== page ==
Entecavir (Baraclude) and Tenofovir (Viread) Be First-line Treatment for Chronic
the annual Digestive Disease Week (DDW 2009) meeting
this week in Chicago, a panel of experts discussed the prevention and management
of antiviral drug resistance in patients receiving long-term treatment for chronic
hepatitis B virus (HBV) infection, according to DDW Daily News, the official
Lok, MD, MSc, MPH
clinical symposium entitled "Avoiding HBV Drug Resistance: How Many Drugs?"
featured a panel consisting of moderator George Lau, MD, from the University of
Hong Kong; Anna Lok, MD, MSc, MPH, from the University of Michigan Health System
in Ann Arbor; Daryl Lau, MD, from Beth Israel Deaconess Medical Center and Harvard
Medical School in Boston; and Marc Ghany, MD, from the Liver Diseases Branch of
the National Institute of Diabetes and Digestive and Kidney Diseases, part of
the National Institutes of Health.
more potent nucleoside analogs have demonstrated much lower rates of antiviral
resistance than older agents such as lamivudine
(Epivir-HBV), according to the panel members. Speaking during the discussion,
Dr. Ghany said, "The panel consensus is entecavir
(Baraclude) and tenofovir (Viread)
should be first-line [treatment]."
incidence of viral resistance to lamivudine -- the former standard of care --
rises from 24% after 1 year of treatment to 67% in year 4, reported Dr. Daryl
Lau. "It is no longer best for long-term therapy of chronic HBV," he
factors contribute to development of resistance, said Dr. Lok. These include viral
factors, such as the rate of HBV replication and the number of pre-existing viral
mutations; the drug's potency and genetic barriers to resistance; and factors
relating to the host, such as prior treatment, adherence, pharmacogenetics, and
body size. Adverse consequences of drug resistance include hepatitis flares and
hepatic decompensation due to ongoing viral replication.
frequency of viral resistance depends on the patient population, definitions of
drug resistance, and measurement techniques. Dr. Lok defined viral resistance
-- characterized by virological breakthrough -- as an increase in serum HBV DNA
of greater than or equal to 1 log above the nadir (lowest-ever) level or reappearance
of detectable HBV DNA.
of Viral Resistance
GLOBE Trial showed that a high HBV DNA level at week 24 of treatment predicts
viral resistance, Dr. Ghany said, "The take-home message is: if your patient
has a high viral load at week 24, you better do something, because these patients
have a high risk of developing resistance."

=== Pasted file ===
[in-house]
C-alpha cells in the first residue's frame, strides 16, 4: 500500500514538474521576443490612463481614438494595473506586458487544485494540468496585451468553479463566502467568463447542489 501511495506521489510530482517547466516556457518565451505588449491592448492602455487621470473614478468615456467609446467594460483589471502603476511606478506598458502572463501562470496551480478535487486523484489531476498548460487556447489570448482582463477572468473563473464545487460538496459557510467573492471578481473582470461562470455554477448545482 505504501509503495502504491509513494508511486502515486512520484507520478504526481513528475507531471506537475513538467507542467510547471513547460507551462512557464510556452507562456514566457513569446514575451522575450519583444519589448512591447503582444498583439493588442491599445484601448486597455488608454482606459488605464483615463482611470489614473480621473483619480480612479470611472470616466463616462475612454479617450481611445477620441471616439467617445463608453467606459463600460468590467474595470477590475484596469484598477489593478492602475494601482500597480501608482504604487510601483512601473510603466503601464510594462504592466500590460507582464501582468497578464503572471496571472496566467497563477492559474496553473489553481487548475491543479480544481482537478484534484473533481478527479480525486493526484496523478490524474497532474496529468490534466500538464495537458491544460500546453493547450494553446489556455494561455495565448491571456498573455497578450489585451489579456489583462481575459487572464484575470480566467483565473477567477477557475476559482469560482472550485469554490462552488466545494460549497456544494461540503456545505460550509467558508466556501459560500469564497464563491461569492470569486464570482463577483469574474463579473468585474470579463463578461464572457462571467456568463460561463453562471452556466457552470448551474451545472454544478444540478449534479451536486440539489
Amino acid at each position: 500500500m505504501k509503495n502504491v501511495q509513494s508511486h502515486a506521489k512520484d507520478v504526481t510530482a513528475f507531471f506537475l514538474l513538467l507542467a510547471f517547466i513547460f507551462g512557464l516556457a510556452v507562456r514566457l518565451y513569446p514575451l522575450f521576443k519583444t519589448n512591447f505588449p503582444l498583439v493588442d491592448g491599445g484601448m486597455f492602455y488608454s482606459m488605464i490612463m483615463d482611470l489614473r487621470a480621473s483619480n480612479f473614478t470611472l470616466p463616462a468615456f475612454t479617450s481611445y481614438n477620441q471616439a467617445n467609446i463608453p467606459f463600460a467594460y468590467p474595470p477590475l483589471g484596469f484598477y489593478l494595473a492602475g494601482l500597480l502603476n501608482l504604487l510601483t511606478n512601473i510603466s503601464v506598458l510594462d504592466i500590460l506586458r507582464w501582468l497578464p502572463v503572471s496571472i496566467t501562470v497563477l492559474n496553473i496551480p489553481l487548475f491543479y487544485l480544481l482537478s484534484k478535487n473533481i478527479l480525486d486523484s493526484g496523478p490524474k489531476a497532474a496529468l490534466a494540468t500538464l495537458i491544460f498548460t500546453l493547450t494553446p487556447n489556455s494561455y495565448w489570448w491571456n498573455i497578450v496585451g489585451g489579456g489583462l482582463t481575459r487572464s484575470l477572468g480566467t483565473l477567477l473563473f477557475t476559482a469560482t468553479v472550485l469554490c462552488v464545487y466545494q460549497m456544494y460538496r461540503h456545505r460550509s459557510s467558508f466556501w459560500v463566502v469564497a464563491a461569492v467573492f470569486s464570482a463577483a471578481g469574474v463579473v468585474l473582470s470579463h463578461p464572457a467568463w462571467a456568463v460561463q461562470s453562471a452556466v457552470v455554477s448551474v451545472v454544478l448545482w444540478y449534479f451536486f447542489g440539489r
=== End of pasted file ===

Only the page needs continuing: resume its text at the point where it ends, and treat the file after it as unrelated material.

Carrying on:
Ghany recommended changing therapy if treatment response is suboptimal, and listed
other ways to prevent viral resistance include avoiding inappropriate antiviral
treatment, using a potent agent that has a high genetic barrier to resistance,
reinforcing patient adherence, and starting treatment with a combination regimen.
prevent multidrug resistance, he suggested avoiding sequential monotherapy --
adding a single new drug after the previous one fails -- and choosing agents that
do not share a cross-resistance profile. For instance, a patient with viral resistant
to lamivudine is less likely to respond to telbivudine
Still Out on Combination Therapy for Hepatitis B
George Lau also spoke about combination therapy for chronic hepatitis B. The rationale
for combination therapy, he noted, is to enhance viral potency and increase the
genetic barrier to resistance.
are conflicting results in the medical literature on differences in HBV DNA suppression
between monotherapy and combination therapy. Some randomized clinical trials found
that antiviral efficacy is enhanced with the use of combination regimens.
first virologic breakthrough should be managed with combination therapy, not by
switching to another [single-agent] treatment," he said.
exception, he added, is lamivudine
plus adefovir (Hepsera), since
a study last year showed no greater antiviral effect with the combination versus
considering combination therapy, a clinician must weigh the potential benefits
against the drawbacks, including potentially higher treatment costs, more difficult
adherence, and additive side effects that include an increased risk of peripheral
neuropathy with telbivudine
and pegylated interferon (Pegasys).
that may especially benefit from combination therapy, he concluded, include those
with liver cirrhosis, HIV-HBV coinfection, suboptimal response to an initial drug,
and established resistance to antiviral medications.
Lok and Daryl Lau remarked that because extensive data are only available for
the older nucleoside analogs, more research using the newer drugs is needed to
determine the benefits of combination therapy.
B antiviral drug resistance common but avoidable. DDW Daily News. Digestive
Disease Week (DDW 2009). June 2, 2009.